9 Irreversibility, Entropy and Cosmology Heat can never pass from a colder to a warmer body without some other change occurring at the same time (Clausius) For Boltzmann, time was irreversible, i.e., could only move in one direction Coffee cup example This observation was a direct result of the second law of thermodynamics, the universal law of increasing entropy a measure of the randomness of molecular motion and the loss of energy to do work. First recognized by Clausius in the early 19th century, the second law maintains that the entropy of an isolated system, not in equilibrium, will necessarily tend to increase over time. Entropy approaches a maximum value at thermal equilibrium. The second law is of central importance to the big bang theory in

cosmology ASSA Annual Meetings: Jan. 7, 2018 10 The History for Economics: Was there a Marginal Revolution? Around the time Boltzmann introduced the ergodicity hypothesis, the history of economics is undergoing the Marginal Revolution marking the transition from classical political economy to neoclassical economics It is the use of mathematics, and the associated connection to the developed mathematical theories of classical physics, that is the defining characteristic of the new theories of economics introduced by those the marginalists that adopted the mathematical approach to study economic phenomena, e.g., Fisher (1892). ASSA Annual Meetings: Jan. 7, 2018

11 Early Mathematical Economists Augustin Cournot (1801-1877) Cournot Equilibrium Vilfredo Pareto (1848-1923) Pareto wealth distribution ASSA Annual Meetings: Jan. 7, 2018 Stanley Jevons (1835-1882) Sunspot theory

12 Classical Physics and the Marginalists Mirowskis thesis recognizes that important theoretical elements of neoclassical economics were adapted by the mathematical marginalists from concepts developed in 19th century classical physics Just as the gravitating force of a material body depends not alone upon the mass of that body, but upon the masses and relative positions and distances of the surrounding material bodies, so utility is an attraction between a wanting being and what is wanted. Jevons, Mathematical Theory of Political Economy (1874, p.482) ASSA Annual Meetings: Jan. 7, 2018 13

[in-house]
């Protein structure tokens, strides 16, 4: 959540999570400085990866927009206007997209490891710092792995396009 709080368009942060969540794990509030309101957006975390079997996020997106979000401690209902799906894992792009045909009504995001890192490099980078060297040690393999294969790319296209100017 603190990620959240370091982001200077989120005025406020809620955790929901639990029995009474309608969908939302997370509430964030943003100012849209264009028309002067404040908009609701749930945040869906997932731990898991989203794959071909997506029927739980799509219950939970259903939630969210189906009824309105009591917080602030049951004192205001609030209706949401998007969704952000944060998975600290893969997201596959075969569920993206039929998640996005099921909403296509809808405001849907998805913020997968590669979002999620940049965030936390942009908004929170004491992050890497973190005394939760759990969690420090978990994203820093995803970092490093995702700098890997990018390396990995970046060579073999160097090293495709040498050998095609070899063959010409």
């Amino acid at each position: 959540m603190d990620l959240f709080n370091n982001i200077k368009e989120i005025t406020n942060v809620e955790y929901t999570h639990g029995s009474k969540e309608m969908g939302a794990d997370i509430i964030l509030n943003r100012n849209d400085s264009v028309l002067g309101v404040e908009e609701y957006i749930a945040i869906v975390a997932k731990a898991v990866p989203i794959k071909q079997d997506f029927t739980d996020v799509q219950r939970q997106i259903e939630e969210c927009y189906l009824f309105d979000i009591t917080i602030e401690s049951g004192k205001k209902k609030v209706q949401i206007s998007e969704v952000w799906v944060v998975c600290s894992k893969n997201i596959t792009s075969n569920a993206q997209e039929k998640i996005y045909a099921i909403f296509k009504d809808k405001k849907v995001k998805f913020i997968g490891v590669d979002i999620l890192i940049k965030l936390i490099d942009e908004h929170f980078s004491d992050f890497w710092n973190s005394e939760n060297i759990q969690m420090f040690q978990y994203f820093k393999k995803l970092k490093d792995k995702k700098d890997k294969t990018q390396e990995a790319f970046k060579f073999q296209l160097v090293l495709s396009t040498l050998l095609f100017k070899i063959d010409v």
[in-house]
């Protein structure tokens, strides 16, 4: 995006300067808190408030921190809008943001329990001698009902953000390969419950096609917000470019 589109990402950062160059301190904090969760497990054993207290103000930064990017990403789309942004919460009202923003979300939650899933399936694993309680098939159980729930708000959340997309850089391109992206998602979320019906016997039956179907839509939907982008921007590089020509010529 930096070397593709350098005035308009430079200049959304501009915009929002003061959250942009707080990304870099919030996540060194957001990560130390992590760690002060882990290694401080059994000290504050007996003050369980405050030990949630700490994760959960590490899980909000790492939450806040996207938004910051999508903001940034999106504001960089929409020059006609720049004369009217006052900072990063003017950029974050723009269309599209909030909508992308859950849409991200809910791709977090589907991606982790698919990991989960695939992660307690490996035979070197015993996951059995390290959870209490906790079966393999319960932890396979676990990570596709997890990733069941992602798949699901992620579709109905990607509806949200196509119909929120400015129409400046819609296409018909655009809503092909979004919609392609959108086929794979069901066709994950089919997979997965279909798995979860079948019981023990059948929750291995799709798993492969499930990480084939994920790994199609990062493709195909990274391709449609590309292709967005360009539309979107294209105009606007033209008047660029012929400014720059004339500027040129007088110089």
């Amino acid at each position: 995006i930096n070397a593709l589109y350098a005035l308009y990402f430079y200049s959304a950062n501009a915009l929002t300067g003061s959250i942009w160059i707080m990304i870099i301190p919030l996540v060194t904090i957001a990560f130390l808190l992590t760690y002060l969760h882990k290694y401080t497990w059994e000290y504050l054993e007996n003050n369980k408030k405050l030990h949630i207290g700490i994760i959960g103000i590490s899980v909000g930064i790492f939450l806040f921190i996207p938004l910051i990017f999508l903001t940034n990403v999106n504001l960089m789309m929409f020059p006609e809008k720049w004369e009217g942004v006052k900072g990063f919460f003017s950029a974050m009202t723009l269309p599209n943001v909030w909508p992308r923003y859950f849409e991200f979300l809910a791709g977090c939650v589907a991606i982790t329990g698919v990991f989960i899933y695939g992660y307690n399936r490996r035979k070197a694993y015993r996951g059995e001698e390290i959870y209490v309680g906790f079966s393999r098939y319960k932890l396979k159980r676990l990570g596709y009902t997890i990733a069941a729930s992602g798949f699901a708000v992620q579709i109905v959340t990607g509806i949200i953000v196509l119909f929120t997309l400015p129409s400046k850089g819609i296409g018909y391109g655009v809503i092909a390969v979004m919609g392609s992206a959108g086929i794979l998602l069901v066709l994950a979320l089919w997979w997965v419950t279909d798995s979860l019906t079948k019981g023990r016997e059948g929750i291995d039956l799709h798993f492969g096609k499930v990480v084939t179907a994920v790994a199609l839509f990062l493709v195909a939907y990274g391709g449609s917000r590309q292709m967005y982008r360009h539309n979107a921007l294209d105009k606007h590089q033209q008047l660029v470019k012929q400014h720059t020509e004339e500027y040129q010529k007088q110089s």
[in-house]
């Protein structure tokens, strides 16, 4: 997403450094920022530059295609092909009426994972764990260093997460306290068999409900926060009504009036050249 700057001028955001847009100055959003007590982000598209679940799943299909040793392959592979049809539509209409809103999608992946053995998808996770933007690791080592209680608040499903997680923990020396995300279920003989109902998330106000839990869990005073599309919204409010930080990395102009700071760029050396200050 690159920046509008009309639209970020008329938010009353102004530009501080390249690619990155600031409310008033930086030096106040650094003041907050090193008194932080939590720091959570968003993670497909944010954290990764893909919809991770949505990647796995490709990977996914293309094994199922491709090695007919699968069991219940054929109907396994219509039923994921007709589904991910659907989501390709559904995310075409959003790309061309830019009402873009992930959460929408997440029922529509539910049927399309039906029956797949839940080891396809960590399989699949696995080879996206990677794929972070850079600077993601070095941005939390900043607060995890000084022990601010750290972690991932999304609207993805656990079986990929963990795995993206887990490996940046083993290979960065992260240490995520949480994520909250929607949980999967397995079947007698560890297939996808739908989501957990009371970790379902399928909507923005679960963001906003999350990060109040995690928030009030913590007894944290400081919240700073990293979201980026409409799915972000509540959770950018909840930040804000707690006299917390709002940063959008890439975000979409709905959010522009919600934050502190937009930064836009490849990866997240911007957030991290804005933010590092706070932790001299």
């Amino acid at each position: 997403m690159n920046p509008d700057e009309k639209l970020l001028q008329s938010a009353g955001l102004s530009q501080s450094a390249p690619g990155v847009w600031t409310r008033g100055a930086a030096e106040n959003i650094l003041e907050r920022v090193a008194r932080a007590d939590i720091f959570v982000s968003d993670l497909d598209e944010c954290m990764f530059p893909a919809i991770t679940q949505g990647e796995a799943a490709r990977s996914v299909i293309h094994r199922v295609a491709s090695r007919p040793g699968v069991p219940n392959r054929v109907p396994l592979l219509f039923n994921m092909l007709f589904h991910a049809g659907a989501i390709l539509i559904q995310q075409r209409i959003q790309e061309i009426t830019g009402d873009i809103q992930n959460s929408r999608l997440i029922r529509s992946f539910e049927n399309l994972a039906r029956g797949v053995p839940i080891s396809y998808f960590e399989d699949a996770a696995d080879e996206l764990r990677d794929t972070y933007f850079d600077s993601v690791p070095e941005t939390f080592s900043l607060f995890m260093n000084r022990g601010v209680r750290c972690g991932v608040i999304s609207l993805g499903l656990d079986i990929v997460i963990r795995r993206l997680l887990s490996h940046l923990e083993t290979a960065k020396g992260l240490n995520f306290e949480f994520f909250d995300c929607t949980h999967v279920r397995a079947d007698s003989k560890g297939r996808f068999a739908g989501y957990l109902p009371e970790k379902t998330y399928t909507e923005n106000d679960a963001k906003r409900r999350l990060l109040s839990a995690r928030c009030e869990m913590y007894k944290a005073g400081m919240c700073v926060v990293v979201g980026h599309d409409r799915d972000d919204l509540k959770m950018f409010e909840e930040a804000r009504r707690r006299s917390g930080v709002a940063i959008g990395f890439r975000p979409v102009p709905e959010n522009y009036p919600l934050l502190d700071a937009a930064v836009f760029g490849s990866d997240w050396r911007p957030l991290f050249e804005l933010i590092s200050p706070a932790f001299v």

Cournot and the Marginalists Irving Fisher, a student of Gibbs, observed (1898, p.119) : Sixty years ago the mathematical treatise of Cournot was passed over in silence, if not contempt. To-day the equally mathematical work of Pareto is received with almost universal praise. In Cournot's time mathematical economists could be counted on one's fingers, or even thumbs. Subsequent influence on the early mathematical marginalists: Cournot was closely studied by both Jevons and Walras; Marshall makes reference to Cournots genius and exploits the marginal cost analysis developed by Cournot in extending the marginalist contribution beyond utility. Edgeworth makes abundant references to Cournot in Mathematical Psychics. ASSA Annual Meetings: Jan. 7, 2018 14

Edgeworth and Mathematical Psychics (1881) Chap. II of the Principes Mathmatiques makes an explicit reference to Newtons Principia and the use of relative vs. absolute space in pricing commodities Cournot did not consider utility, but did have a demand function The unifying concept of the marginal revolution is the use of (unobservable) utility function: An analogy is suggested between the Principles of Greatest Happiness, Utilitarian or Egoistic, which constitute the first principles of Ethics and Economics, and those Principles of Maximum Energy which are among the highest generalisations of Physics, and in virtue of which mathematical reasoning is applicable to physical phenomena quite as complex as human life. (p.v, Mathematical Psychics) ASSA Annual Meetings: Jan. 7, 2018

15 Pareto and Rational Mechanics Rational mechanics gives us a first approximation to theory of the equilibrium and of the movements of bodies. In the same way the theories of Jevons, Walras, Marshall, Irving Fisher, and others present us with a first approximation to the full theory of economic phenomena. It must be clearly understood that it is only an approximation; it is similar to that just made in the case of the heavy body supposed to fall in a vacuum. Pure economics has no better way of expressing the concrete economic phenomenon than rational mechanics has for representing the concrete mechanical one. It is at this point that there is a place for mathematics. Pareto (1897, p.499) ASSA Annual Meetings: Jan. 7, 2018